Rick Baker speaks in front of an audience at Café con Tampa in Oxford Exchange’s Commerce Club. Note: Baker’s use of the word “seamlessness” is most likely a reference to an idea he put forth in his 2011 book The Seamless City: A Conservative Mayor’s Approach to Urban Revitalization That Can Work Anywhere.


How will you increase taxes to improve public transportation?

  • So you’re asking me to make a political commitment to raise taxes? That won’t happen.
  • I think your real core concern is transportation
  • Needs to be looked at regionally
  • We don’t just live and work in St. Pete — some of us commute from St. Pete to Tampa, Clearwater, and other places, and some people commute to St. Pete from outside
  • Worked hard in 1999 to get a better north-south corridor
  • Trying to make US 19 a controlled access corridor, and same for 118 to connect it to I-275
  • I would like to be able to go from downtown St. Pete to Dunedin without stopping for a light
  • I’m also big on bike paths
  • In 2000, St. Pete was bad for bikes and pedestrians — it was deadly
  • As mayor, I created city trails, built new sidewalks, shortened sidewalk repair time, and built the largest bike trail system in the Southeast

What will you do to keep St. Pete affordable for small businesses and homeowners?

Would you commit money to continue the Cross-Bay Ferry pilot project?

  • I will not commit money to a specific project here
  • I rode it, and it was quite nice, but I would need to review it from a city perspective

Assuming Tropicana field became available, how would it fit with your plans for the city?

  • I’m very careful about assumptions like that
  • I was on the baseball committee at the Chamber of Commerce back in the 1990s
  • My first job as mayor would be to work with the Rays and find a solution
  • I’d already had discussions with the Rays, even before I announced my campaign
  • And if Tropicana Field became available, you’re looking at 85 acres in the core of one of the hottest cities in the Southeast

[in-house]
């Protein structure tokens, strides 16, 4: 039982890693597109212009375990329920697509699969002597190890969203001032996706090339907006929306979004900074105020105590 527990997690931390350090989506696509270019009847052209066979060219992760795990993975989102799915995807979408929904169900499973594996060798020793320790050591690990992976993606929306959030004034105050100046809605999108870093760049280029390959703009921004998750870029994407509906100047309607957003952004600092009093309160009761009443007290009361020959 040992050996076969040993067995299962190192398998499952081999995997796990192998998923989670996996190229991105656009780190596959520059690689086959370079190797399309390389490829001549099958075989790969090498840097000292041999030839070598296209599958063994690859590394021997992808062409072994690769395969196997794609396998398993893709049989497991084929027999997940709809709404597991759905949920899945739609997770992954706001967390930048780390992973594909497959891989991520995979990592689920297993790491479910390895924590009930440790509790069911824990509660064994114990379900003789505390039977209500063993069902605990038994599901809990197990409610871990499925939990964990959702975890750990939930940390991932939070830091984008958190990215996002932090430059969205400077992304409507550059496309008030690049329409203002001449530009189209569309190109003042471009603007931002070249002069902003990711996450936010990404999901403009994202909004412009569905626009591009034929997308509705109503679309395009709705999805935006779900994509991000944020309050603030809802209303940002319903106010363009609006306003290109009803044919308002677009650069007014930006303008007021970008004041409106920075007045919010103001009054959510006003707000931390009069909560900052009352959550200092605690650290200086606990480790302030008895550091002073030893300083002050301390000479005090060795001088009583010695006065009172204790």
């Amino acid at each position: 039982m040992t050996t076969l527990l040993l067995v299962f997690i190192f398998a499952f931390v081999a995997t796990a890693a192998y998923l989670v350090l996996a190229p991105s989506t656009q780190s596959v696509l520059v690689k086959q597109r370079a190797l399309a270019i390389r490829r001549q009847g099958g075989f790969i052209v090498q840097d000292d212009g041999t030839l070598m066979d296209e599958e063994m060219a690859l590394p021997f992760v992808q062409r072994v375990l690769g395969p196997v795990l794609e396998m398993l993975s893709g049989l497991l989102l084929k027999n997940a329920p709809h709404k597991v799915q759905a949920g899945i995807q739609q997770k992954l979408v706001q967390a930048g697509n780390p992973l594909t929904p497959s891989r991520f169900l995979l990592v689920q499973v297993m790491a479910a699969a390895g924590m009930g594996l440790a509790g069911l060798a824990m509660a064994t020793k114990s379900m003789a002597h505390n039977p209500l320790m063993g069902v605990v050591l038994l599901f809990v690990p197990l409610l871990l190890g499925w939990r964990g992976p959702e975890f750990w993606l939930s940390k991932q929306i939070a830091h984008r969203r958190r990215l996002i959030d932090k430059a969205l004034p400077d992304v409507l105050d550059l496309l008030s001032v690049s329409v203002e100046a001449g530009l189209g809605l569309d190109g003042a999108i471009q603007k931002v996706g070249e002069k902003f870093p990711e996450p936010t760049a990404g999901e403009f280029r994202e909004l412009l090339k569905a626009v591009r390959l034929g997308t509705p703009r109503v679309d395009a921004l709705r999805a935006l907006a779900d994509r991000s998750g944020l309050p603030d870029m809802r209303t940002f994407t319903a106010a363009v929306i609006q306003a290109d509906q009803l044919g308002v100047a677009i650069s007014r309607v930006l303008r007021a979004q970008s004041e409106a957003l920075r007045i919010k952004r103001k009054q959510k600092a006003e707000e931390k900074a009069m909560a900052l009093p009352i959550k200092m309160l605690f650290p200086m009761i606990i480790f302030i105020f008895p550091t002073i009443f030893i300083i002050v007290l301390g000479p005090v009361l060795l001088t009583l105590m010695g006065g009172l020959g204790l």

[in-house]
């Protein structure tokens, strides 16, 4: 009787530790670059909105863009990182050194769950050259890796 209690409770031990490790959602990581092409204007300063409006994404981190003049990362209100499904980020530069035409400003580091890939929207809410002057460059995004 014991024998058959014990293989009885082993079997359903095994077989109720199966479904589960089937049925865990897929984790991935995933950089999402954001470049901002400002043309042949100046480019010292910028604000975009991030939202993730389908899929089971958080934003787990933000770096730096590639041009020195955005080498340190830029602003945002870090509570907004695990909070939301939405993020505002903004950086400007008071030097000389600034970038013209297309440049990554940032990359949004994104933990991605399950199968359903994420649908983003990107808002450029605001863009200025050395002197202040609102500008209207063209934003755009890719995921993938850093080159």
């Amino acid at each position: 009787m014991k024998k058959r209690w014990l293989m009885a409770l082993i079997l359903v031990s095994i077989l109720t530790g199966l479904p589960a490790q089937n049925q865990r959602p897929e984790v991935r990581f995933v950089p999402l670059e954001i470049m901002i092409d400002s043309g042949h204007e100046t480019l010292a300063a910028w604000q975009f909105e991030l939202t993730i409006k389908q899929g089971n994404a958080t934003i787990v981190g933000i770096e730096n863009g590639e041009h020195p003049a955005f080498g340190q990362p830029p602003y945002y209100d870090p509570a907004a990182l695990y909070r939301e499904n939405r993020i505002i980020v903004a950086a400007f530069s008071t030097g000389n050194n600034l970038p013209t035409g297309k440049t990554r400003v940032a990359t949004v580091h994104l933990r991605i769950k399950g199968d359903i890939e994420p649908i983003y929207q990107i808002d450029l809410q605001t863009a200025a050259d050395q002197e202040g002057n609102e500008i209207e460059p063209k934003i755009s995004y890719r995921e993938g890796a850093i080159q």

How do you view light rail?

  • It could be a solution between Tampa and St. Pete
  • It’s like food, it’s gotta be the right thing
  • We’d need to evaluate it; I do think it’s a good thing

I don’t want to make this a partisan question, but back in the 80s it never occurred to me to ask what party a mayor belonged to. But with the current political situation and St. Pete’s “strong mayor” system, and a largely Democratic city council, it does. If you become mayor, there will be hard feelings. How might you end the divide?

  • Your premise is that you don’t want to suck me into a partisan question, but this is one
  • You worked with me on [St. Petersburg Mayor from 1991 – 2001] Dave Fischer’s campaign [apparently the person who asked this question and Rick Baker know each other — Joey], and he was a Democrat. Yet I ran his campaign for mayor.
  • When I was mayor, a newspaper did a survey of everyone I appointed to office and checked their registrations. It turned out that there were more Democrats than Republican. I didn’t know that, because I never checked.
    • This has not been the case in the last 4 years, but that’s the way I would run my office


Rick Baker speaks in front of an audience at Café con Tampa in Oxford Exchange’s Commerce Club.

Photo by Joey deVilla. Click to see it at full size.

Café con Tampa runs on a fairly strict 8:00 a.m. – 9:00 a.m. schedule since in takes place within a private club, and as the organizers like to say, “the lease runs out at 9”. This means that the Q&A ends at 9 and most attendees file out and make their way to the rest of their day, but there are always a number of stragglers who stick around to network and ask the guest speaker one-on-one questions. Between my recent attendance and the accordion, I’ve gotten to know some of the regulars, and stayed to catch up with them as well as ask Baker a question. While waiting to have a moment with him, I listened as other people asked him their questions.

Having come from the city that elected Rob Ford, who used to rails about “the war on the car” and against cyclists, it’s unusual for me to hear a conservative mayoral candidate talk about the importance of walkable cities, and how people really come to appreciate places that they walk to and through. To one person, he recommended that they read Richard Florida’s writings on the Creative Class and the value they bring to cities. To another, he talked about how it wasn’t always obvious to taxpayers that putting money into cultural and liveabilty was actually economic development. He also talked about how municipal governments more often can’t change a city for the better through direct means, but often do so indirectly by putting the right elements into place.